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HTML Slot is one of the most remarkable standards made by W3C. Combine that with another impressive W3C standard called templates, and you have a fabulous concoction to work with. Being able to create and add HTML elements to a page using JavaScript is a necessary and important task.

It’s useful when a code snippet has to appear only at certain times, or when you don’t want to type out hundreds of similarly structured HTML elements but want to automize the process.

Creating HTML elements in JavaScript is not so desirable. It’s a hassle having to check and recheck if you have covered all the tags, placed them in the right order, all in all, there is just too much to type and keep track of. This turmoil, however, got a solution when the <template> tag appeared. If something needs to be added to the page dynamically, you can put it inside of the <template> element.

In this post, I will show you how you can use the <slot> and <template> tags together with JavaScript to create a mini HTML table factory that can create and populate hundreds of similar tables.

The <slot> and <template> tags

The <template> tag holds HTML code that won’t be rendered by browsers until it’s properly added to the document, using JavaScript. The <slot> tag is a placeholder you add to a Shadow DOM which can be made of the content of the <template> element.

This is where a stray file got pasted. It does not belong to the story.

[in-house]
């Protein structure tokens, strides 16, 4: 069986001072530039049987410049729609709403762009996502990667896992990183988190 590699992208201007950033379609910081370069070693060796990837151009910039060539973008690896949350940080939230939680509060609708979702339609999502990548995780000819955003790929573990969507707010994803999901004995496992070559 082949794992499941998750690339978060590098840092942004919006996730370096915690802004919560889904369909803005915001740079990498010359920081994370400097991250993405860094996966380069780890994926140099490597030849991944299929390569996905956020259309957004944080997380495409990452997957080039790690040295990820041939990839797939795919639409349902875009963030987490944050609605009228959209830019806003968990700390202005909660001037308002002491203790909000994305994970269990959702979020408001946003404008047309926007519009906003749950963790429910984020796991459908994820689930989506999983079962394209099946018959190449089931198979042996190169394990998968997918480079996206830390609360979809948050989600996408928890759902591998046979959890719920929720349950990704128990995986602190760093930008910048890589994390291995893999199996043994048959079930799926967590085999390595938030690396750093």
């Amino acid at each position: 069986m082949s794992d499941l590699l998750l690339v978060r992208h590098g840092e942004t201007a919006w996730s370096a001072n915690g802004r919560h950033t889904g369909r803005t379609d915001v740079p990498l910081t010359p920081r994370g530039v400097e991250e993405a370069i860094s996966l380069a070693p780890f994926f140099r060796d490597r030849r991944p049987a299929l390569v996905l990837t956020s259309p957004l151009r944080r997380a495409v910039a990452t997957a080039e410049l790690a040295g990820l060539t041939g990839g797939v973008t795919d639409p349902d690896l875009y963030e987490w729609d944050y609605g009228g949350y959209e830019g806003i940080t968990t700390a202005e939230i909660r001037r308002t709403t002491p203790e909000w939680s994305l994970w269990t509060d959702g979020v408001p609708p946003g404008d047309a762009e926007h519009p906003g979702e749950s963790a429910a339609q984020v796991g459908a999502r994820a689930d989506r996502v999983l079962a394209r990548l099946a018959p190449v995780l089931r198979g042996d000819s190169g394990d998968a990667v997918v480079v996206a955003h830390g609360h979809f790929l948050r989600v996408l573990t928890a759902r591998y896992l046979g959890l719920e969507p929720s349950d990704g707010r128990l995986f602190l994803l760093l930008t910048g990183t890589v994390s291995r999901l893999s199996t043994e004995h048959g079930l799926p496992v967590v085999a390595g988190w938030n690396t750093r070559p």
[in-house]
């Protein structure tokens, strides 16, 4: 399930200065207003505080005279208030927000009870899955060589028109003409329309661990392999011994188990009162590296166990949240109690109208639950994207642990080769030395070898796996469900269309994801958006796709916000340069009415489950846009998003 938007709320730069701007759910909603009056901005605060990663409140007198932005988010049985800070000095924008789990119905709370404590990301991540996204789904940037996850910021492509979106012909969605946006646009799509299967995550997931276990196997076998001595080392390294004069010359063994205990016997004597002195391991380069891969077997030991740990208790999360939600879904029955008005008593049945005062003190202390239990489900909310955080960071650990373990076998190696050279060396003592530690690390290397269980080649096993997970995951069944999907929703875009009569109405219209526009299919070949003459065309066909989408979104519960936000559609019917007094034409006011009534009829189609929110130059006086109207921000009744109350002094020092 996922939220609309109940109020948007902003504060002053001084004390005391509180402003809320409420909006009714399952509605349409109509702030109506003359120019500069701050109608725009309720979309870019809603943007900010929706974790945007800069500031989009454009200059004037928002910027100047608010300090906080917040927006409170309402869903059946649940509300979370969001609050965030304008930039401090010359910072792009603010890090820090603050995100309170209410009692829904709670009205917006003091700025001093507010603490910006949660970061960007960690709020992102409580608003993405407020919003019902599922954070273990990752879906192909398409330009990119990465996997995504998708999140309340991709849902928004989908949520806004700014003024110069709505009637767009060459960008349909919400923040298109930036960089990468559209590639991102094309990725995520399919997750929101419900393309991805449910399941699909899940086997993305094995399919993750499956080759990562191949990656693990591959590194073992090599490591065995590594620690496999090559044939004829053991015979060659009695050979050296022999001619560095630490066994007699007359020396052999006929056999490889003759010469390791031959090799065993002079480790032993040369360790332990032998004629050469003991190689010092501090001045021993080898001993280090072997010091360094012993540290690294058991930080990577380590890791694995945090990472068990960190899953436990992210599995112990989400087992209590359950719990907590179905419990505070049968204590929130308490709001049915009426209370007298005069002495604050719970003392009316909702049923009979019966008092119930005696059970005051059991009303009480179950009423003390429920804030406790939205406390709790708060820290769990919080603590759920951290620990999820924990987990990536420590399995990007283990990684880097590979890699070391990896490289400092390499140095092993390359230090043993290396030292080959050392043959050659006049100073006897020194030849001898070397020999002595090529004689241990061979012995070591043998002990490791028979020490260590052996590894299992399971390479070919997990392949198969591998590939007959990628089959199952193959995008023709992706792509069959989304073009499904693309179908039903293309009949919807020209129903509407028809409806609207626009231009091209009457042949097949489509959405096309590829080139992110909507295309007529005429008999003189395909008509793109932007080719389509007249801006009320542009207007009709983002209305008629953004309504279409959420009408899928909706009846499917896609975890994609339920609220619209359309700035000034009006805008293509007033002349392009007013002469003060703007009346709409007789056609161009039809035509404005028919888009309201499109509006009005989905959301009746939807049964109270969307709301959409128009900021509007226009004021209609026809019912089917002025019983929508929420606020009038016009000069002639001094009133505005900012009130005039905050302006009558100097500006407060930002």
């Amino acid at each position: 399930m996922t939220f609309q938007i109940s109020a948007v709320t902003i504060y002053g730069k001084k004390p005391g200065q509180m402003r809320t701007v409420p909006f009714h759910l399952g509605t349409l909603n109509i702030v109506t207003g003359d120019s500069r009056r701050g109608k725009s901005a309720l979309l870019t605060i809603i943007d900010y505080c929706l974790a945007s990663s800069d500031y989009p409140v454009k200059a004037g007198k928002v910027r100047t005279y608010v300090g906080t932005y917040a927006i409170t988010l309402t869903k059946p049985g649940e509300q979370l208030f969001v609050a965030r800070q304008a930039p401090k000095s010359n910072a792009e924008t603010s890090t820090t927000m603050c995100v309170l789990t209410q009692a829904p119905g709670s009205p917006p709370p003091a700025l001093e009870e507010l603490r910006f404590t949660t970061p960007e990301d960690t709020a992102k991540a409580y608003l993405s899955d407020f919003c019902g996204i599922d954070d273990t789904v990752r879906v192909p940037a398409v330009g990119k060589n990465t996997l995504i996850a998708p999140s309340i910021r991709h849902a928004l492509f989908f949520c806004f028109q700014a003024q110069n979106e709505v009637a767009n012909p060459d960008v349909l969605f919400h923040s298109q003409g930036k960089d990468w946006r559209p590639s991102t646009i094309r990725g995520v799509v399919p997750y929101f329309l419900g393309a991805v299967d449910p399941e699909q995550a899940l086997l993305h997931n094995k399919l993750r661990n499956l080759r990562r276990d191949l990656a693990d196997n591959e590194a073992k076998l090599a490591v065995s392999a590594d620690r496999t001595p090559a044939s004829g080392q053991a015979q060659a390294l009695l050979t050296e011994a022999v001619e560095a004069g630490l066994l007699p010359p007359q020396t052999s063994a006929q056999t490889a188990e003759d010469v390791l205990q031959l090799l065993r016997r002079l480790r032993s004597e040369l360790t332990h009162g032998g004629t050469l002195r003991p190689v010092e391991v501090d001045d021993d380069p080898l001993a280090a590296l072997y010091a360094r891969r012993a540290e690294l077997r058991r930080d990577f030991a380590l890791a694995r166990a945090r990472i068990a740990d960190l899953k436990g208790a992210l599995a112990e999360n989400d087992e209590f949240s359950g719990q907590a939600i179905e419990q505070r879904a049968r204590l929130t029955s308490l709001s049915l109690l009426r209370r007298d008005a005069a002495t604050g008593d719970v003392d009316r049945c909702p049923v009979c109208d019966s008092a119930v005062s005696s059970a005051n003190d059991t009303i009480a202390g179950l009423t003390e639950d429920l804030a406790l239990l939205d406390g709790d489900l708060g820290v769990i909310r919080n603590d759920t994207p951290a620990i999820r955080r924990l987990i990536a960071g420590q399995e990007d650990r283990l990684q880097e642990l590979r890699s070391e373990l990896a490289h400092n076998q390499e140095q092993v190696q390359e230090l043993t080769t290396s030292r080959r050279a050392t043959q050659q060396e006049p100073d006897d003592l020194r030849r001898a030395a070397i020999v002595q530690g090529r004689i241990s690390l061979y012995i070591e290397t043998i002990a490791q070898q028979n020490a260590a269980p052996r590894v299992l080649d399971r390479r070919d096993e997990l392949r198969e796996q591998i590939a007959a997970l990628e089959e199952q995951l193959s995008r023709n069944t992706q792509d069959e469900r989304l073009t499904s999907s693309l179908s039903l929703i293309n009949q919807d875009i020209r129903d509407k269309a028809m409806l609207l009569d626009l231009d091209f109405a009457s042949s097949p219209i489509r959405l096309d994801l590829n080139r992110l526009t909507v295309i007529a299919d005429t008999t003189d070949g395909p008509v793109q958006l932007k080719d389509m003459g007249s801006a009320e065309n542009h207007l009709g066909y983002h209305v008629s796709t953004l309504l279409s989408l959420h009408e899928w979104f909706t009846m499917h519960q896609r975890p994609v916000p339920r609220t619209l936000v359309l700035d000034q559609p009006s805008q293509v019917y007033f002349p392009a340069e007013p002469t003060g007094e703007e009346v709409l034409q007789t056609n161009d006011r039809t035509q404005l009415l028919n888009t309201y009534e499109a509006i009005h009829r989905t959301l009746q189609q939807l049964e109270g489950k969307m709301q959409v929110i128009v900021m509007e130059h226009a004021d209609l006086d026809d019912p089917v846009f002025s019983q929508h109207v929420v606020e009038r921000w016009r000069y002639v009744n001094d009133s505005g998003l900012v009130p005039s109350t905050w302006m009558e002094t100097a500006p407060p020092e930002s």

A Shadow DOM is similar to a regular DOM (the document model parsed from HTML). It creates a scoped tree (a Shadow DOM tree), that has a root of its own and can also have a style of its own.

When you insert the Shadow DOM tree into an element in the main document — the element will then be called the shadow host —, all the child elements of the shadow host that are marked with the slot attribute (not the same as the aforementioned <slot> tag) will take their place in the newly inserted subtree.

The Shadow DOM, as of writing this article (July 2017), are supported only in WebKit- and Blink-based browsers but you can check the actual state of browser support on CanIUse at any time.

Setting up the HTML <template>

Still confusing? Let’s see some code, starting with the <template> element.

Inside <template>, there’s a <table> we’ll use as a blueprint for creating some tables that’ll be added to a document. There are <slot> elements inside the table cells (<th> and <td>) acting as placeholders for the column titles and cell values. Each slot has a unique name attribute that identifies it.

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